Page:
THE photographer who took one of the most famous pictures of the Beatles in a short session at a Bournemouth hotel has died aged 82.

A shot by Robert Freeman, taken at what is now the Premier Inn on Westover Road, became the cover of the band’s second LP, With the Beatles.

It was taken at what was then the Palace Court Hotel on August 22, 1963, while the band were playing two shows a night during a six-day stint at the Gaumont cinema, later renamed the Odeon.

The famous image showed the Beatles with their faces half in shadow.

Sir Paul McCartney remembered the picture being taken in a corridor, although other versions of the story say it was shot in a dining room.

Freeman recalled: “They had to fit in the square format of the cover, so rather than have them all in a line, I put Ringo in the bottom right corner, since he was the last to join the group. He was also the shortest.”

Paying tribute on his blog at the weekend, Sir Paul McCartney said: “He was one of our favourite photographers during the Beatles years who came up with some of our most iconic album covers. Besides being a great professional he was imaginative and a true original thinker.

“People often think that the cover shot for Meet The Beatles of our foreheads in half shadow was a carefully arranged studio shot. In fact it was taken quite quickly by Robert in the corridor of a hotel we were staying in where natural light came from the windows at the end of the corridor. I think it took no more than half an hour to accomplish.”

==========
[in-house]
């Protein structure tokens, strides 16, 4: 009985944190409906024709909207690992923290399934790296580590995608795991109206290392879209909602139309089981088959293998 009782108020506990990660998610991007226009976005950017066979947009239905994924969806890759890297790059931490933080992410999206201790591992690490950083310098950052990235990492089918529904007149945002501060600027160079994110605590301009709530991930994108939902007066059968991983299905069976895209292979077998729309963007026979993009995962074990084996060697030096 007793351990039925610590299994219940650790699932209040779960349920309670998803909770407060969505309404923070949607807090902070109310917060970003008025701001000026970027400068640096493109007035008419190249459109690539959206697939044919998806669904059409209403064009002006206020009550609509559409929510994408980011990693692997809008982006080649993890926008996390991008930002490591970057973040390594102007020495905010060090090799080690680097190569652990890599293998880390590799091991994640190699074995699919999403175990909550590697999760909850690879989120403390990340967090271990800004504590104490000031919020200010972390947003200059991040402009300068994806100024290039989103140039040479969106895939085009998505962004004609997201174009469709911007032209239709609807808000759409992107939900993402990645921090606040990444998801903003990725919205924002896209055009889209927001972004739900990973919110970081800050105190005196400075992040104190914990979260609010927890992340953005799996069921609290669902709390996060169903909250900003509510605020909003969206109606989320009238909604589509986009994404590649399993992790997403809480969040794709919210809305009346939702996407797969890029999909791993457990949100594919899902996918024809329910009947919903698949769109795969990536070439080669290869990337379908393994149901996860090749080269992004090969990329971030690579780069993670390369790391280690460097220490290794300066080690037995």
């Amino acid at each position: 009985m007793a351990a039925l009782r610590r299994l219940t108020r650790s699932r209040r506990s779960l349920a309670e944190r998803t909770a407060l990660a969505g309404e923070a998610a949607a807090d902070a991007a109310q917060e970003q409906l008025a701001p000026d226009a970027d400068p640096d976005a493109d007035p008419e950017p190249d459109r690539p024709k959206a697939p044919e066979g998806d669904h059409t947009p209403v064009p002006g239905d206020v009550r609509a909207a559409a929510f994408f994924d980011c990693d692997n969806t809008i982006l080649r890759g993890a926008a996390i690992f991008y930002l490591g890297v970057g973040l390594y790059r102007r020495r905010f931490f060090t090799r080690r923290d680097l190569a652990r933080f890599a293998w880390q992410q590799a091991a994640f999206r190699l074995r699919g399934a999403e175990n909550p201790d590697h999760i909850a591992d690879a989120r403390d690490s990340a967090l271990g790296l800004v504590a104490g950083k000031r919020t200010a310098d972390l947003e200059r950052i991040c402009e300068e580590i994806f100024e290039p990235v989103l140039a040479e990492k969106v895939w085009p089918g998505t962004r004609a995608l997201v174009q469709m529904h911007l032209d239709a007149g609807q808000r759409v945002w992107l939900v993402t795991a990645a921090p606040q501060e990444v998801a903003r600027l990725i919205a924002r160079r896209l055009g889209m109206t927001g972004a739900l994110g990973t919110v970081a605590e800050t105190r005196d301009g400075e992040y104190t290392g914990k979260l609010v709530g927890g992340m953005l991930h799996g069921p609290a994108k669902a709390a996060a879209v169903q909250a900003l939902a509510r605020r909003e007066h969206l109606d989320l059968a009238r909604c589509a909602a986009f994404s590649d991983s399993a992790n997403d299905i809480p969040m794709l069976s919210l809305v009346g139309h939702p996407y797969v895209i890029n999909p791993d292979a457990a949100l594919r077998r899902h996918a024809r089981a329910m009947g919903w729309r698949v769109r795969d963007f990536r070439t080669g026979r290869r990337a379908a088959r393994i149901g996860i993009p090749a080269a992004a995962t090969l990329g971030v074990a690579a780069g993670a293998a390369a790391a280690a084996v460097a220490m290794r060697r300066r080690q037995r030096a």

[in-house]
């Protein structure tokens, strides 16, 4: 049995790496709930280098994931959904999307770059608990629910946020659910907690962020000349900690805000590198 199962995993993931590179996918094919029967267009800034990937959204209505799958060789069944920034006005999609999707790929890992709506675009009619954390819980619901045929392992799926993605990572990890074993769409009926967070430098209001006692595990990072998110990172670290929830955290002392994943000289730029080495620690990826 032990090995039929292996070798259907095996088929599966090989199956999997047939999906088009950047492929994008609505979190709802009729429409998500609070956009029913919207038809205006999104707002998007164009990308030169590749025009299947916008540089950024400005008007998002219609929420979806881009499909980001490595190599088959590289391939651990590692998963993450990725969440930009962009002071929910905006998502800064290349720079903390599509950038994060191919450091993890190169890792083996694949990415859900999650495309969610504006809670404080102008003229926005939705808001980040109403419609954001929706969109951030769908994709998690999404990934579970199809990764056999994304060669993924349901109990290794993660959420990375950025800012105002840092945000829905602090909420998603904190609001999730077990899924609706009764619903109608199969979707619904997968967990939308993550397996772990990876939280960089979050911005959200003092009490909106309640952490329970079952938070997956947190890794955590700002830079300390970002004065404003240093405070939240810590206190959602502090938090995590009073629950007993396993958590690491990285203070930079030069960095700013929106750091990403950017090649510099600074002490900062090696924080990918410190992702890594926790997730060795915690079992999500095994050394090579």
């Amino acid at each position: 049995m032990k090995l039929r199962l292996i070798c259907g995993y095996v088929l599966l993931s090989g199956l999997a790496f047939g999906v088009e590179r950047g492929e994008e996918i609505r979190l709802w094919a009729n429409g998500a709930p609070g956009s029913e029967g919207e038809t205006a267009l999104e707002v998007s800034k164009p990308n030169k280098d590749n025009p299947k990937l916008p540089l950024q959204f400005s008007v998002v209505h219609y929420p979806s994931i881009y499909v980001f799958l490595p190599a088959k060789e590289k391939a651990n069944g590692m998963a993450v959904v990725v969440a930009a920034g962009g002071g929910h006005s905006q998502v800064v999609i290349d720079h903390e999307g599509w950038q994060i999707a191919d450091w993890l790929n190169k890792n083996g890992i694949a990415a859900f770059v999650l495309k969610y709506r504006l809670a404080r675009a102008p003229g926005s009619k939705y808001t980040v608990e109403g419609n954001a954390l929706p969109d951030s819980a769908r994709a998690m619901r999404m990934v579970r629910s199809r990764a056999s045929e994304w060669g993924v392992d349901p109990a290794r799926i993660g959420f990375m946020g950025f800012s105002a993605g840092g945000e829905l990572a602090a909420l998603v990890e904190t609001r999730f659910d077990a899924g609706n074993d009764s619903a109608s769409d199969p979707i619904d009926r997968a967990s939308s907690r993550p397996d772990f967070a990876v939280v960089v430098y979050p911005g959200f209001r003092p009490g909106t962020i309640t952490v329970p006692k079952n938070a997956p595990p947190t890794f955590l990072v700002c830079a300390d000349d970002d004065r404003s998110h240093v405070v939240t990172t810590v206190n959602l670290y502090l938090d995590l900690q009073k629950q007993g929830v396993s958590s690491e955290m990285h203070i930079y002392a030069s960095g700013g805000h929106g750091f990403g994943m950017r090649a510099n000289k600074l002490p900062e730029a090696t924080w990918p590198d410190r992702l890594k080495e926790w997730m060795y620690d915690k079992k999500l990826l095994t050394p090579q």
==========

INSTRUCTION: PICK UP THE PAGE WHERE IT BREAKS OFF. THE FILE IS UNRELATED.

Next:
Reportedly, EMI considered vetoing the shot as an album cover because the Beatles were not smiling.

Freeman went on to take the cover photographs for Beatles for Sale, Help! and Rubber Soul.

Born in London and educated at Cambridge, he began his career at the Sunday Times. He became known for his photos of jazz musicians, including John Coltrane, before the Beatles’ manager Brian Epstein hired him to photograph the group.

The first of the Beatles’ three stays in Bournemouth was also noticeable for the band introducing the audience their new song, She Loves You, on Monday, August 19. It would shoot straight to number one when it was released that Friday and remained the UK’s biggest-selling single until 1977, when it was outsold by Mull of Kintyre, by Paul McCartney & Wings.

During the same 1963 visit, George Harrison wrote his first Beatles song, Don’t Bother Me, while confined to his hotel room with a cold.

After the Monday shows, the future singer-songwriter Al Stewart and his friend Jon Kremer talked their way backstage at the Gaumont by pretending to be from the Rickenbacker guitar company, and chatted with John Lennon at the stage door.